Easy LED Replacement

08/24/2012 | By Janelle Penny

Make LED replacement easy with Interchangeability standards poised to reduce cost and labor investment

Zhaga Consortium-certified lighting products will bear the organization’s logo to stand apart from conventional products.

The lighting industry is used to working with standardized light sources – for example, the familiar screw-base Edison incandescents or tube-shaped T8 linear fluorescents.

But unlike other lighting types, LED technology doesn’t yet have an industry standard. Each manufacturer is left to create its own separate proprietary system, resulting in a market full of significantly different luminaires that you can’t easily swap out when an upgrade or replacement is necessary.

However, the Zhaga Consortium, a global specifications development organization including over 200 manufacturers and lighting professionals, has set out to change that.

The Push for Interchangeability
Zhaga aims to fill the gap in the marketplace by developing voluntary interface standards for LED light source developers. Founded in 2010, the organization targets only the light engine – the LED module itself plus the driver that controls it – and its mating surfaces on the luminaire.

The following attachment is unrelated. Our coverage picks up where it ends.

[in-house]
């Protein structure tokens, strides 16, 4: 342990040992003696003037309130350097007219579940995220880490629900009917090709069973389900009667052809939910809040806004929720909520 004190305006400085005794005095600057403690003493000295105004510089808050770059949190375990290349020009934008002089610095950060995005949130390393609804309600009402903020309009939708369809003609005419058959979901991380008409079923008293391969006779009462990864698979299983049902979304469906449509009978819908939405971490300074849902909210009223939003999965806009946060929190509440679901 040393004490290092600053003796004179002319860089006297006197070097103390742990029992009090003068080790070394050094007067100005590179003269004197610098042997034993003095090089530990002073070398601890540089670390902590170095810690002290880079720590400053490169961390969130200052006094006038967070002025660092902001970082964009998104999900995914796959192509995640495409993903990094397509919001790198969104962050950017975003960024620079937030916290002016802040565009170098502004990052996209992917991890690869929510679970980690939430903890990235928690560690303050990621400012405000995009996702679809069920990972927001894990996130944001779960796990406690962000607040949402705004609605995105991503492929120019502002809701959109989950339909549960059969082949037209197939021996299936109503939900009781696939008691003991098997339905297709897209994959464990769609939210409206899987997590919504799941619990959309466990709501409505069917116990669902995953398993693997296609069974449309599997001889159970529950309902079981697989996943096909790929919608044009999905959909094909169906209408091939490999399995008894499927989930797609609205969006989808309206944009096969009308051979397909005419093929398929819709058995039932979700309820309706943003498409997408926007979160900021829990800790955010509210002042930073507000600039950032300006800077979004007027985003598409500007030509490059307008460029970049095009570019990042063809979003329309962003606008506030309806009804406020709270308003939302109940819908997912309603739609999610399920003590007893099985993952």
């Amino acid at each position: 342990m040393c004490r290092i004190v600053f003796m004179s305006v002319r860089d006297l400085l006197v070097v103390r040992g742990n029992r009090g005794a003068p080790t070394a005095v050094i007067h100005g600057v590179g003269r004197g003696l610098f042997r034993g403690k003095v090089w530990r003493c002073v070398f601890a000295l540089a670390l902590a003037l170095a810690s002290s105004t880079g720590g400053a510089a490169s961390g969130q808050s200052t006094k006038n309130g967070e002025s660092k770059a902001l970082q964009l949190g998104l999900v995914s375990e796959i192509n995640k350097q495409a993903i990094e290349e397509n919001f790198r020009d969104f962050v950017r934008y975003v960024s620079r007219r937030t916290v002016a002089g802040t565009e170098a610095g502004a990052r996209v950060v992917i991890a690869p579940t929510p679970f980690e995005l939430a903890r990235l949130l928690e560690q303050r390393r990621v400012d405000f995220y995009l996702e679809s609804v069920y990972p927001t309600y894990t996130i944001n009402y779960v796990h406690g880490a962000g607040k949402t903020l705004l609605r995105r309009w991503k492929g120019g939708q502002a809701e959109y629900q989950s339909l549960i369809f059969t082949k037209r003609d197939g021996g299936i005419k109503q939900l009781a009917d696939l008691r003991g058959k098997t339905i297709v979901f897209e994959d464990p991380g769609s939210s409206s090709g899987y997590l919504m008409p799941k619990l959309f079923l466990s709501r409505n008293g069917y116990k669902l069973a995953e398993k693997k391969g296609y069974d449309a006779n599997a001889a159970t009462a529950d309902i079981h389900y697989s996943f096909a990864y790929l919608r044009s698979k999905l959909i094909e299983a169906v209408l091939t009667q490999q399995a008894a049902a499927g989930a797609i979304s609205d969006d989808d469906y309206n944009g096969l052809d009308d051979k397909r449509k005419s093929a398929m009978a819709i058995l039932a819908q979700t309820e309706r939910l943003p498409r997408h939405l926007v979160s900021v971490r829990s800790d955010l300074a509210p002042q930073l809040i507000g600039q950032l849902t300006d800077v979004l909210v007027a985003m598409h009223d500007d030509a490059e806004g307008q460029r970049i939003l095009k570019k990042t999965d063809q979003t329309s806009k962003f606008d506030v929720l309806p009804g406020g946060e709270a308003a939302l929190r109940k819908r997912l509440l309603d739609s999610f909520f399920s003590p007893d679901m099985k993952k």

Luminaires bearing the Zhaga mark are certified to meet the organization’s requirements, indicating that end users can use replacement light engines from any manufacturer bearing the same mark.

“LED technology continues to evolve, and Zhaga doesn’t want to discourage manufacturers from doing better things inside the light engine,” explains Ben Swedberg, business unit manager for engineered solutions for Ideal Industries, a Zhaga member. “The interfaces need to be fixed and can’t change, but we don’t want to tell manufacturers what they can do inside the light engine because we want the technology to continue to grow.”

The organization develops specifications for each application, from downlighting to streetlights and ambient lighting. Each set provides standardized requirements for five common interfaces:

  • Mechanical: Dimensions, fit, physical size
  • Photometrical: Light distribution, color, lumen output, beam shape
  • Thermal: Thermal resistance, heat dissipation, and other thermal behavior factors
  • Electrical: Power, electrical connection points, insulation
  • Control: Behavior when coupled with common existing controls, such as dimmers

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